Children's Hospital Contributes Genotype Data to Enhance Autism Research Worldwide
PHILADELPHIA, April 7, 2008 /PRNewswire-USNewswire/ -- The Children's Hospital of Philadelphia has contributed a large genotype dataset to the Autism Genetic Resource Exchange (AGRE), a scientific program of the organization Autism Speaks, dedicated to advancing genetic research in autism. This large genetic dataset will now be broadly accessible to autism researchers worldwide.
The Center for Applied Genomics at Children's Hospital employs highly automated microarray technology to perform high-speed genome analysis. The center's HumanHap550 system, manufactured by Illumina, Inc., analyzed 4,500 DNA blood samples gathered by AGRE and generated genotypes -- a compilation of 550,000 genetic markers for each person. Children's Hospital then
contributed the genotyped data to AGRE.
By studying patterns of variation in those genotypes, researchers using the AGRE resources will be able to discover and investigate multiple genes that may contribute to autism. Previous family studies have strongly suggested a genetic contribution to autistic spectrum disorders (ASDs). The 4,500 individuals who provided blood samples for the genomic analysis represent approximately 900 families, including 1,250 children with ASDs, their parents and their unaffected siblings.
"We are extremely pleased to provide these genotypes to the public domain," said Hakon Hakonarson, M.D., Ph.D., director of the Center for Applied Genomics at Children's Hospital. "Scientific work using AGRE's data
repository will complement our own comprehensive research and clinical
programs in autism at Children's Hospital, aimed at finding the causes and
cure for this devastating disease." Maja Bucan, Ph.D., professor of Genetics at the University of Pennsylvania, a collaborator on the project and a long-time member of the AGRE steering committee, predicts that "the high-density genotype data on the AGRE families will provide novel insight into a genomic landscape of autism and other neurodevelopmental disorders."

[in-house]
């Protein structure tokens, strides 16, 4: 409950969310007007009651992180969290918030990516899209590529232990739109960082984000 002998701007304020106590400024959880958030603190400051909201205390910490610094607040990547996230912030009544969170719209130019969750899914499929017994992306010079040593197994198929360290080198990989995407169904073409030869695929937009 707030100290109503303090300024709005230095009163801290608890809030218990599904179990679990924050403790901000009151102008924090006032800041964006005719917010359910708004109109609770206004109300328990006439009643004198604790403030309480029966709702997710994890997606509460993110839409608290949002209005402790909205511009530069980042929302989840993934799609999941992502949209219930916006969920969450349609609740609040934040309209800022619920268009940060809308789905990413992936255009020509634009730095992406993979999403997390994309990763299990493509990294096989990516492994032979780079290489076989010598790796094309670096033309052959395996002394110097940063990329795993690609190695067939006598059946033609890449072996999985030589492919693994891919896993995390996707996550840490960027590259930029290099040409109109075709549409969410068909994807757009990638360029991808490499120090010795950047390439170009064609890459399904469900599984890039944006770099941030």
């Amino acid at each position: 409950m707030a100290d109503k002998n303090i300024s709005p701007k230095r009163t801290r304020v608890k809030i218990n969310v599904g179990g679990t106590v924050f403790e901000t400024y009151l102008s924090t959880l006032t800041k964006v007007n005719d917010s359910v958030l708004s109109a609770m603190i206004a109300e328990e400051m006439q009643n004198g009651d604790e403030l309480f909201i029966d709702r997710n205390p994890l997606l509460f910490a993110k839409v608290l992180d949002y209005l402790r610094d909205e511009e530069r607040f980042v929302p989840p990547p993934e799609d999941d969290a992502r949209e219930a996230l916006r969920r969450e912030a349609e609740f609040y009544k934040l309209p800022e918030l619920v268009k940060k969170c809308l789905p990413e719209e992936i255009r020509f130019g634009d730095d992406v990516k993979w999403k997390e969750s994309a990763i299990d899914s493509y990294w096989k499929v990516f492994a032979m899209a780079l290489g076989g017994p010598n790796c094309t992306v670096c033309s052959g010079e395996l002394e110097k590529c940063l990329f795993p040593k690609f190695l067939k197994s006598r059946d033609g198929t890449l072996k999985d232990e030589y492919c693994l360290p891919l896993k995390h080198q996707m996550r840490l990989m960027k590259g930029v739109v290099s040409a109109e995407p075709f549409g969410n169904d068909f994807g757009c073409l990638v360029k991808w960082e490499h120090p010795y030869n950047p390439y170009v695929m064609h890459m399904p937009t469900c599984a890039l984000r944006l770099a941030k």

Drawing on data from AGRE's open-access database, researchers from multiple institutions have previously published over 120 scientific papers on the genetics of autism. "These new genotypes greatly enhance the resources we can offer to the worldwide community of scientific
investigators by complementing and extending the genotype data made
available by other research teams," said Clara Lajonchere, Ph.D., Vice President of Clinical Programs for Autism Speaks and the Director of the AGRE Program.
The Center for Applied Genomics at Children's Hospital has been collaborating in ongoing gene discovery projects with the hospital's robust autism research program. Children's Hospital and investigators from the University of Pennsylvania recently launched a Center for Autism Research, which delves into underlying biological mechanisms in ASDs, along with brain imaging studies of language and communication impairments. That center works hand-in-hand with the hospital's long-established Regional Autism Center, which provides comprehensive, family-based care for children with ASDs. Among the Regional Autism Center's many research studies is its participation in a multicenter national project dedicated to early autism
diagnosis and intervention.
About Autism Speaks: Autism Speaks is dedicated to increasing awareness of autism spectrum disorders, to funding research into the causes, prevention and treatments for autism, and to advocating for the needs of individuals with autism and their families. It was founded in February 2005 by Suzanne and Bob Wright, the grandparents of a child with autism. Bob Wright is Vice Chairman, General Electric, and served as chief executive officer of NBC for more than twenty years. The Autism Genetic Resource Exchange is a program of Autism Speaks which collects biomaterials and clinical data from families and makes it widely available to approved researchers. To learn more about Autism Speaks, please visit http://www.autismspeaks.org.
About The Children's Hospital of Philadelphia: The Children's Hospital
of Philadelphia was founded in 1855 as the nation's first pediatric hospital. Through its long-standing commitment to providing exceptional patient care, training new generations of pediatric healthcare professionals and pioneering major research initiatives, Children's
Hospital has fostered many discoveries that have benefited children worldwide. Its pediatric research program is among the largest in the country, ranking third in National Institutes of Health funding. In
addition, its unique family-centered care and public service programs have brought the 430-bed hospital recognition as a leading advocate for children and adolescents. For more information, visit http://www.chop.edu.
Contact: John Ascenzi
Phone: (267) 426-6055